ArmchairMayor.ca is accepting submissions from by-election candidates. Please keep them to 550 words or less, and include a photo.
Dear Kamloops: we need more jobs. That is unequivocally clear.
I moved to Kamloops almost six years ago because I unexpectedly fell for the place. Seeking a happy medium between Vancouver (too big, too expensive, too rainy) and Dawson City, Yukon (too small, too isolated… and those winters), Kamloops seemed a great place to settle.
I chose it over Kelowna, Salmon Arm and Vernon; I was wooed by the weather, the walkable downtown core with its quaint shops and cafes, and the pitch of an old friend who had moved here with her family.
I’d lived in many cities before and had always prided myself on being employable. My work experience has included everything from cleaning rooms and slinging baked goods to fundraising and writing for tech companies. Surely there would be a job in Kamloops for me.
Two months later, I had applied for over 40 jobs – everything from reception at a podiatrist clinic to a gig at the library – each with a carefully crafted cover letter. I had several interviews. Nothing panned out.
It would be another month before I found a part-time job in retail, and another three months yet until I was hired to manage the Kamloops Arts Council – the stroke of luck I needed at the right time, the assurance I could stay in the city I’d chosen.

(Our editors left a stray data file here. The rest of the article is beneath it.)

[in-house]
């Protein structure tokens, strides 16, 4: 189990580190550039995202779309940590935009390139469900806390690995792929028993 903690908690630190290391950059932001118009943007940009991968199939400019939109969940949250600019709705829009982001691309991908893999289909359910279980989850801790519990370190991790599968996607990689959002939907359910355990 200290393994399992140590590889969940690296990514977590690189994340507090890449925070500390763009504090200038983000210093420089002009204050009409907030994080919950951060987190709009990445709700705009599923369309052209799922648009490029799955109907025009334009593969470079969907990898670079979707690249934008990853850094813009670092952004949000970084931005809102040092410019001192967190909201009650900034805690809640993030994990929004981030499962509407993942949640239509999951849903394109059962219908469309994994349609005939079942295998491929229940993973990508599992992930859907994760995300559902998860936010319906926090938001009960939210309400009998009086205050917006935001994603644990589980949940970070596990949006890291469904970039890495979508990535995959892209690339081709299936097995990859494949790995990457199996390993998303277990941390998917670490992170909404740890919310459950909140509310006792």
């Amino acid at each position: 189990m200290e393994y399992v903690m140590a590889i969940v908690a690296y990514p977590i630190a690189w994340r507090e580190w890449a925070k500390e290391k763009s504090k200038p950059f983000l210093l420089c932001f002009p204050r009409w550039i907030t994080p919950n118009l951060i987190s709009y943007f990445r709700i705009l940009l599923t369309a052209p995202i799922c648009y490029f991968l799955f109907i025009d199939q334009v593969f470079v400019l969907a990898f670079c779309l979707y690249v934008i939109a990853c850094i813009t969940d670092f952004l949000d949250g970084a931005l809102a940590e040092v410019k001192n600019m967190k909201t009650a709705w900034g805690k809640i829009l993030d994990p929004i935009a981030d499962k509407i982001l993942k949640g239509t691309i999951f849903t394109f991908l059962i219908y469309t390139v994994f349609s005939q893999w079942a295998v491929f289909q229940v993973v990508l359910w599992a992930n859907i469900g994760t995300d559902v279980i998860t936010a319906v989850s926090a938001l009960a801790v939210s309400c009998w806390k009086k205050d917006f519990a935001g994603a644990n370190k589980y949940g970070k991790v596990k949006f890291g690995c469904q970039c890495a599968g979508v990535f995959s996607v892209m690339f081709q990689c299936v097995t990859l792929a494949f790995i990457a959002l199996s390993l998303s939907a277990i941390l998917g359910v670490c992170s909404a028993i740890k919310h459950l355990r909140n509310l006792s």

Not everyone is so lucky.
The unemployment rate in Kamloops is 7.7%, 2% higher than the provincial average.
At the same time, employers are reporting a skilled labour shortage in Kamloops – more engineers, urban planners and tradespeople are needed.
What we seem to have in Kamloops is an odd mismatch: local job-seekers who don’t have the qualifications for the jobs available, and businesses unable to find the workers they need.
There are solutions to this. It’s going to take time and coordination.
Jobs don’t happen in a vacuum. If we’re going to create more jobs, we need to support small business, the backbone of the Kamloops economy.
We need to create more educational and vocational training opportunities, and perhaps even hiring subsidies, so that locals don’t need to go to Vancouver or Kelowna for training (sometimes never to return), and companies can find the skilled labour they need.
Let’s also be intentional about expanding industries like tech, film, tourism, education and agriculture, food and wine — industries that will both take us into the future and create more jobs.
What can be done at the City Council level to make these things happen? Increasing liveability through things like better transit and more attractions are two practical examples of the things entrepreneurs and companies are looking for (in fact, Amazon is now looking for a place to relocate its headquarters, and transit and liveability are at the top of their list).
The city of Stratford, Ontario reinvented itself as a tech-sector hotspot by installing free wifi throughout the town.
To be clear, diversifying our economy doesn’t mean shunning what came before it. Resource-based industries are a part of Kamloops’ heritage. I honour that, even as I invite our city to take its next steps.
It won’t happen overnight. It’s going to take time, and chances are it won’t be simple. But with a clear vision and steady effort, I know we can do it.